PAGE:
Their research has been reported under the title, “Can Groups Learn?” (Cohen et al., 2002). They designed an experiment to assess the role of small groups as learners.

The authors note that social scientists who have studied groups often claim that a group is greater than the sum of its individual parts. However, they continue,

There has been a tendency in assessment to regard the potential for performance in a group as the sum total of the amount of information, skills and abilities that individuals bring to that group. Through the creative exchange of ideas, groups can solve problems and construct knowledge beyond the capacity of any single member. Thus it is possible to talk about the concept of group learning that is a result of the interaction of the group members and is not attributable to one well-informed person who undertakes to create the product or even to a division of labor in which different persons contribute different pieces of the product. (p. 1046)

Here the authors have identified the problem to be one of assessment at the group unit of analysis, which is distinct from treating the group learning as measurable by the sum of individual member learning. They suggest that groups can build knowledge as a group because of the potential of group discourse. The authors define the concept of group learning as something that is not attributable to one person or to a division of labor resulting in multiple individual products. (Unfortunately the authors characterize the building of group knowledge at the individual unit of analysis, as “the creative exchange of ideas,” where ideas presumably come from the individuals and it is ambiguous whether the creativity is conceived as that of the group discourse or that of the individual participants.)

A carefully planned experiment was conducted with 39 small groups of four or five students. The groups were located in five different sixth-grade classrooms. The 163 students were from a linguistically, ethnically and racially diverse student body in California, including children of immigrant workers. All five of the teachers were highly trained in instructional strategies of complex instruction and the classes were tested to confirm that the teachers and students were all equally proficient at engaging in group work. The class work involved a week-long focal unit on the Egyptian afterlife, including group discussions, rehearsed group skits and individual written reports.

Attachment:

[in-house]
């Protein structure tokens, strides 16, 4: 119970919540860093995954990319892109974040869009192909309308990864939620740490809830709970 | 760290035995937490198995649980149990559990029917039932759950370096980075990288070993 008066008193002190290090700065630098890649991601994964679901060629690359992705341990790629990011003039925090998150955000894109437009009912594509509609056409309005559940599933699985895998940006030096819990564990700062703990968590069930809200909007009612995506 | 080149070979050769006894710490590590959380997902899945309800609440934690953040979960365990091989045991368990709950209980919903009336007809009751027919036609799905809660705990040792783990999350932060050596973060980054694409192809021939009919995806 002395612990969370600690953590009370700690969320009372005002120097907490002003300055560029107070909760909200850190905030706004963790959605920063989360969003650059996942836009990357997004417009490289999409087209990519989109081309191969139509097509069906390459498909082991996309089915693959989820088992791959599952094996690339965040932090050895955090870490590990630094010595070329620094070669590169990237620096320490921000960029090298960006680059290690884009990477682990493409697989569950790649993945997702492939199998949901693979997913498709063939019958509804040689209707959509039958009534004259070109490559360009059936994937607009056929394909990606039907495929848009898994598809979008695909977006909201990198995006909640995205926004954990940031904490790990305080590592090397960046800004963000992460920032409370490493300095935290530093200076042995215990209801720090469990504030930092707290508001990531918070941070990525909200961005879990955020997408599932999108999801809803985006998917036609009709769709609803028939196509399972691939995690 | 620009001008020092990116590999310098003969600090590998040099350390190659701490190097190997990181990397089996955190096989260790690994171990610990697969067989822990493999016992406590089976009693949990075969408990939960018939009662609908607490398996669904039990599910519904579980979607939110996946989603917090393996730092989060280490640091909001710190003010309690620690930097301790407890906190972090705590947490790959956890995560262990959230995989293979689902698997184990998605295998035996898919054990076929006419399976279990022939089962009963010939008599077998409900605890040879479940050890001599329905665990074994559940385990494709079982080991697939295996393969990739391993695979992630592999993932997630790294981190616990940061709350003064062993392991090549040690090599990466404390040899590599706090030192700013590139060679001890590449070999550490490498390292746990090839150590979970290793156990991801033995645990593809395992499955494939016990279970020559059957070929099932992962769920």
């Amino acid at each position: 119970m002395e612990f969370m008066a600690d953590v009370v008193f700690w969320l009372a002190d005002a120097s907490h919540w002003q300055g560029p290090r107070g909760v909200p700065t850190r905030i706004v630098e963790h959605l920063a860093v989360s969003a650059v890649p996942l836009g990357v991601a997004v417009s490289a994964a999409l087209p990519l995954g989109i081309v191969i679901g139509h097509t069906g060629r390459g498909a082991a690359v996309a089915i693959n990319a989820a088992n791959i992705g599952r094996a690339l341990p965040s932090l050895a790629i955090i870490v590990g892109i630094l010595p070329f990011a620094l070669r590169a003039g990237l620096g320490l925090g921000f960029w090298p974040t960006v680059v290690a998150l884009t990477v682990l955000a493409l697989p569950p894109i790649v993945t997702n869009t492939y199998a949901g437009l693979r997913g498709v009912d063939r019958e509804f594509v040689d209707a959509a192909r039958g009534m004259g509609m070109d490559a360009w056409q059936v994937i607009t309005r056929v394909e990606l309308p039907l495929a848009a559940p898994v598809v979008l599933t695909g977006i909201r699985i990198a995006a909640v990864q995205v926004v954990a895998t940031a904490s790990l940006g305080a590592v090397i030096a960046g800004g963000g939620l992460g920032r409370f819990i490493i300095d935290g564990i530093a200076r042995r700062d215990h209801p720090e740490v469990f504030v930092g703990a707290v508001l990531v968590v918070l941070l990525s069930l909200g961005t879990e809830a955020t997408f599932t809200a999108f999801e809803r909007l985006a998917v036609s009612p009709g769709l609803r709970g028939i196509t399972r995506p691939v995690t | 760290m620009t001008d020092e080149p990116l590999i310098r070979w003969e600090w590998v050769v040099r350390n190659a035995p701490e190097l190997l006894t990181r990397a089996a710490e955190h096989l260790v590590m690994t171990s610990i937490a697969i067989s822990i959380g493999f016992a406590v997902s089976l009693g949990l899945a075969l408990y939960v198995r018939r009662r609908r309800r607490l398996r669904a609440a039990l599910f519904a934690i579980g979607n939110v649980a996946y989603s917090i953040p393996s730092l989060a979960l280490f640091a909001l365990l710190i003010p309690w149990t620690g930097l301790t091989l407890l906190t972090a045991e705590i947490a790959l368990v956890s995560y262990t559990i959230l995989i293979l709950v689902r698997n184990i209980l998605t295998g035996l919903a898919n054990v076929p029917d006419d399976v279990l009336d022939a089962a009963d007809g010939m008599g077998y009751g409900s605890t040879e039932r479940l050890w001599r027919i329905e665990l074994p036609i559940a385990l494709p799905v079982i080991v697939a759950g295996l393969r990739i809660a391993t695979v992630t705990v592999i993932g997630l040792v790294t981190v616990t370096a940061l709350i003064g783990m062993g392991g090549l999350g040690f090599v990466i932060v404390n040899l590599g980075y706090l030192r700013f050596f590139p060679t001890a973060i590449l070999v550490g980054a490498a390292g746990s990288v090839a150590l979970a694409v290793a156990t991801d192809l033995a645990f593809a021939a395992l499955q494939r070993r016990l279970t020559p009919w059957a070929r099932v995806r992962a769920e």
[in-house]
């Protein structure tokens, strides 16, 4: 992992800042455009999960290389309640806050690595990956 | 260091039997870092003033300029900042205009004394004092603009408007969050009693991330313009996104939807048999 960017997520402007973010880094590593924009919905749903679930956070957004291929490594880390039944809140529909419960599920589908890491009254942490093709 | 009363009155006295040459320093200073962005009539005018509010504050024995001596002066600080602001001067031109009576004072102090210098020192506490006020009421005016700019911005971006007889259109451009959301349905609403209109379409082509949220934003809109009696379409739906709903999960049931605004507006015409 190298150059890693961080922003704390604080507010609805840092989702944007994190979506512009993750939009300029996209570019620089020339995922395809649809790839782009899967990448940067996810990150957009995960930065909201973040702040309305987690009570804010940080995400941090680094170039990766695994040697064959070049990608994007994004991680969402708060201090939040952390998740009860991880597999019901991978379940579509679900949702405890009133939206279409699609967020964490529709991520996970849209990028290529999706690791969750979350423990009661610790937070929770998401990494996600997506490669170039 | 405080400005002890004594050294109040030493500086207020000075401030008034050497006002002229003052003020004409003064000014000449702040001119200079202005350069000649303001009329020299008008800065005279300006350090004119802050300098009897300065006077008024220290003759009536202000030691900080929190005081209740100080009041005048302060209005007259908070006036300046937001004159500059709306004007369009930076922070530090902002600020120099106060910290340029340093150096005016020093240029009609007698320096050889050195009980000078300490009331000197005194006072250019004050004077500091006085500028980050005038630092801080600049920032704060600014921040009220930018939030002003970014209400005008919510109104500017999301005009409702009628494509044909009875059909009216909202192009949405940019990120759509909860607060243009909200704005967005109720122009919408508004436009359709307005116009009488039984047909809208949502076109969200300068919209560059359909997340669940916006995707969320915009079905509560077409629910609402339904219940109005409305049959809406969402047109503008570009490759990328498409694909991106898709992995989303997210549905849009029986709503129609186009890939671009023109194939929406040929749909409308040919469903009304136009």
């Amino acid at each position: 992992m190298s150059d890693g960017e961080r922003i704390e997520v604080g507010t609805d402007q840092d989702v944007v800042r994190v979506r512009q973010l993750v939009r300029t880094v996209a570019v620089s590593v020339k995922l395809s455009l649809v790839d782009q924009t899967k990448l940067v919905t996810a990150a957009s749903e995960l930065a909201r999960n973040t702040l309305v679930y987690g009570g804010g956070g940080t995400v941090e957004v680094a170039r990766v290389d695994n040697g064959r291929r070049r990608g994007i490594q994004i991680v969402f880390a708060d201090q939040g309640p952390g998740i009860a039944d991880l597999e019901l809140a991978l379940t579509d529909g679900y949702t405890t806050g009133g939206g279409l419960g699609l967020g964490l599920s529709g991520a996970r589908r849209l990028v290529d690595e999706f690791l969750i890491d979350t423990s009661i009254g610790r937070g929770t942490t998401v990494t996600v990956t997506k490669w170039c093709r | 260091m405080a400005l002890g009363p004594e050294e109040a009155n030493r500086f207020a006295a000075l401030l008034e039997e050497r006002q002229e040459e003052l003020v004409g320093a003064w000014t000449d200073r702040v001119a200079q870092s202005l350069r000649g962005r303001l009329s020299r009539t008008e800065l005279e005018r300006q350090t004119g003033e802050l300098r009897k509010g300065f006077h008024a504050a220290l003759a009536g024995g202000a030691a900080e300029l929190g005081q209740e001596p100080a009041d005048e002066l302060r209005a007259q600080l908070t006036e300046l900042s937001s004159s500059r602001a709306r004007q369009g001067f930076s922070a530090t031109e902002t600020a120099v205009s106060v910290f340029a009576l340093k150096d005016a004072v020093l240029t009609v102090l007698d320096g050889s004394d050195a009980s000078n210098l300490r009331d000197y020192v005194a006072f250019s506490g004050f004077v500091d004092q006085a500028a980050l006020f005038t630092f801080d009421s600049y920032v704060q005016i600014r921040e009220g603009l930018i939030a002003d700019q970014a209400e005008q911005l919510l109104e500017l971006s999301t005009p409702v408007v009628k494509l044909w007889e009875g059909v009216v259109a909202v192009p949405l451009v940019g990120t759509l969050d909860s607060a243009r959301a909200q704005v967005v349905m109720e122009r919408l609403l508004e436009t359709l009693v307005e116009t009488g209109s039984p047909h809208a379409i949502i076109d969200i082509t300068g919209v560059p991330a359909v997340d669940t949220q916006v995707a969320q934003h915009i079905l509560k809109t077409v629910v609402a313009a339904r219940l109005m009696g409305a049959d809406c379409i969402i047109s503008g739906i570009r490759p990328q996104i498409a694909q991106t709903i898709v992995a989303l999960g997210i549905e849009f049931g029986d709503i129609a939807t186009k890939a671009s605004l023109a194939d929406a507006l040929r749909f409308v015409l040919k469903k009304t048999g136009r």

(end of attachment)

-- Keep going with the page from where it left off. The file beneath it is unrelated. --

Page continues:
The experimental design was an ingenious attempt to distinguish individual and group phases of learning and to assess them separately in order to see their relationship. The controlled variable was that only three of the five teachers gave explicit instructions to the students in the groups. For instance, for a skit about the heart, the evaluation criteria were, “Skit includes at least 2 sins, 2 virtues and 1 spell; Skit gives good reasons for whether or not the deceased entered the afterlife; Skit is well rehearsed and believable.” All classrooms participated in skill-builder exercises designed to improve the general quality of group discussion, but the explicit evaluation criteria were only included in the exercises for three groups—the experimental condition. The unit included a number of group discussions and activities like the skits. At the end, students wrote individual essays, where they were clearly instructed to use what they learned in the group activities.

The following measurements were taken:

1.     a pre-test of individual knowledge of the subject matter of the Egyptian afterlife,

2.     whether or not the group was trained with the explicit evaluation criteria,

3.     the percent of group discussion coded as evaluating the group product,

4.     the percent of group discussion coded as related to the content of the group product,

5.     the percent of group discussion coded as off-topic,

6.     the quality of the group product (e.g., a skit), based on the explicit evaluation criteria,

7.     the quality of the individual essay (language skills were factored out) and

8.     a post-test of the student’s knowledge of the subject matter.

A path model of the causal relations between instructional variables and these assessment measurements was constructed by running several regression analyses.

Interestingly, pre-test scores (1) were not a predictor of the quality of the group products. The better group products (6) were the result of focused group discussion (3 & 4) and shared awareness of evaluation criteria (2), not the result of superior individual knowledge brought to the group. The same proved true for the individual essays (7)! Prior individual knowledge was not a predictor of the quality of the individual essay. The better individual essays (averaged for each group) were the result of the group’s discourse on evaluation considerations of the group product and the quality of the group product itself.

Perhaps equally surprisingly, the experimental condition of providing training on the explicit evaluation criteria (2) had no direct effect on the individual cognitive performance (7). The individual effect was mediated by the group work! “Evaluation criteria had no effect on essay score. It is through the increase in self-assessment (talk that is evaluation of product) and through the superior product that evaluation criteria affect the final essay” (p. 1062). Figure 19-1 represents all of the statistically significant causal relationships with arrows. Individual knowledge as measured by pre- and post-tests was not a significant determinant, even of the individual performance, let alone of the group performance. Furthermore, the difference between the control and the experimental difference only exerts an effect by means of its effect on the group performance. In the terms of the experiment’s paradigm, this demonstrates an empirically quantifiable phenomenon of group learning as distinct from the sum of individual member learning.